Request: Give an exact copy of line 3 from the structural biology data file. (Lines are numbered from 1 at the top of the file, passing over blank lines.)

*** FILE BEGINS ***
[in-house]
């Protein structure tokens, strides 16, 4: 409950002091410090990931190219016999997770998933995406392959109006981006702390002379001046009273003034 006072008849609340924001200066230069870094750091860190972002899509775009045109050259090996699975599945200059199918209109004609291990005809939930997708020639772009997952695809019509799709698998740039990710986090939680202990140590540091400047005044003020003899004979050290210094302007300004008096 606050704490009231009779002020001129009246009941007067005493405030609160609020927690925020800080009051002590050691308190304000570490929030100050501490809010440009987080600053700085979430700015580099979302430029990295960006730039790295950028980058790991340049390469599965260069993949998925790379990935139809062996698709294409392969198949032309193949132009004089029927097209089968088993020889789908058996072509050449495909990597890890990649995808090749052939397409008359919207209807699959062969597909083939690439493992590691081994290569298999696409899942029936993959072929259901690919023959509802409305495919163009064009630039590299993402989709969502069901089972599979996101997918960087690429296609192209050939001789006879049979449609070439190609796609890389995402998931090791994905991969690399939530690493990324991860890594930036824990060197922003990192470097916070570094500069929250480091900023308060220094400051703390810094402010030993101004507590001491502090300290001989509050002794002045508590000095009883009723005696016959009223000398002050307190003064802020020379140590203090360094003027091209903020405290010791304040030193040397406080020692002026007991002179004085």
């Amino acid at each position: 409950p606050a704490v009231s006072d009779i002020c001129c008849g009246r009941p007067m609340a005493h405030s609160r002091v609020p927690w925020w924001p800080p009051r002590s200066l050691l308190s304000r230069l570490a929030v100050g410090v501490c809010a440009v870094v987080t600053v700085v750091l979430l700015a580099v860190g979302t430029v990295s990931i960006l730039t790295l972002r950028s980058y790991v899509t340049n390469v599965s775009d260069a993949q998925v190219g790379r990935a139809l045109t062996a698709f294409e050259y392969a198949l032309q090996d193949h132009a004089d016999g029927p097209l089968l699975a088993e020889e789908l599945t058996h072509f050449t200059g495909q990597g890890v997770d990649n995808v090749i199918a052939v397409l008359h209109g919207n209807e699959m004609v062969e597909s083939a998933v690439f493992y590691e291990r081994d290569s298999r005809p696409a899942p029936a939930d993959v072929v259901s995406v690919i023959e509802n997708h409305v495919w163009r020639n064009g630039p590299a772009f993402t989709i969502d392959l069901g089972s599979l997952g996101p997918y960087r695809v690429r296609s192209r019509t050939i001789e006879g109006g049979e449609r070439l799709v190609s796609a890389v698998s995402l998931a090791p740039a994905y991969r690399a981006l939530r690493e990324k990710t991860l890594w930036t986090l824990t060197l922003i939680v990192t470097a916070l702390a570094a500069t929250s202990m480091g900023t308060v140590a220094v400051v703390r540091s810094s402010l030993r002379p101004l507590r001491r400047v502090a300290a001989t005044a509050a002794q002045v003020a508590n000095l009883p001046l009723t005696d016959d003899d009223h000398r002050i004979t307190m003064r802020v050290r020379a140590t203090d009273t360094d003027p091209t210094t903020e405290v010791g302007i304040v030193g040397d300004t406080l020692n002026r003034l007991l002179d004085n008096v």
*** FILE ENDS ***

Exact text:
């Amino acid at each position: 409950p606050a704490v009231s006072d009779i002020c001129c008849g009246r009941p007067m609340a005493h405030s609160r002091v609020p927690w925020w924001p800080p009051r002590s200066l050691l308190s304000r230069l570490a929030v100050g410090v501490c809010a440009v870094v987080t600053v700085v750091l979430l700015a580099v860190g979302t430029v990295s990931i960006l730039t790295l972002r950028s980058y790991v899509t340049n390469v599965s775009d260069a993949q998925v190219g790379r990935a139809l045109t062996a698709f294409e050259y392969a198949l032309q090996d193949h132009a004089d016999g029927p097209l089968l699975a088993e020889e789908l599945t058996h072509f050449t200059g495909q990597g890890v997770d990649n995808v090749i199918a052939v397409l008359h209109g919207n209807e699959m004609v062969e597909s083939a998933v690439f493992y590691e291990r081994d290569s298999r005809p696409a899942p029936a939930d993959v072929v259901s995406v690919i023959e509802n997708h409305v495919w163009r020639n064009g630039p590299a772009f993402t989709i969502d392959l069901g089972s599979l997952g996101p997918y960087r695809v690429r296609s192209r019509t050939i001789e006879g109006g049979e449609r070439l799709v190609s796609a890389v698998s995402l998931a090791p740039a994905y991969r690399a981006l939530r690493e990324k990710t991860l890594w930036t986090l824990t060197l922003i939680v990192t470097a916070l702390a570094a500069t929250s202990m480091g900023t308060v140590a220094v400051v703390r540091s810094s402010l030993r002379p101004l507590r001491r400047v502090a300290a001989t005044a509050a002794q002045v003020a508590n000095l009883p001046l009723t005696d016959d003899d009223h000398r002050i004979t307190m003064r802020v050290r020379a140590t203090d009273t360094d003027p091209t210094t903020e405290v010791g302007i304040v030193g040397d300004t406080l020692n002026r003034l007991l002179d004085n008096v």